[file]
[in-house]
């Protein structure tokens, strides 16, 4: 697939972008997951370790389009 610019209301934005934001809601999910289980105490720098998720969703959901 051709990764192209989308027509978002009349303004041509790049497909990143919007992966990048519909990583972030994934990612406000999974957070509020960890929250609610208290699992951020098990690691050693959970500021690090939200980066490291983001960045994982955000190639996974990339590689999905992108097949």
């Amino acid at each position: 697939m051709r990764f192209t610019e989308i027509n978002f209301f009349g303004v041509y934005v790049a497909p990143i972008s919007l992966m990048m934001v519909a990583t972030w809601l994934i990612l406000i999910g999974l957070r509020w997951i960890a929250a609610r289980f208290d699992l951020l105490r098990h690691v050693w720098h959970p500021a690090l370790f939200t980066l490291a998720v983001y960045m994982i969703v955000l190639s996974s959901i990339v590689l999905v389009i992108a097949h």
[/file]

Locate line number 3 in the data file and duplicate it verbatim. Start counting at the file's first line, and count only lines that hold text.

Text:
């Amino acid at each position: 697939m051709r990764f192209t610019e989308i027509n978002f209301f009349g303004v041509y934005v790049a497909p990143i972008s919007l992966m990048m934001v519909a990583t972030w809601l994934i990612l406000i999910g999974l957070r509020w997951i960890a929250a609610r289980f208290d699992l951020l105490r098990h690691v050693w720098h959970p500021a690090l370790f939200t980066l490291a998720v983001y960045m994982i969703v955000l190639s996974s959901i990339v590689l999905v389009i992108a097949h």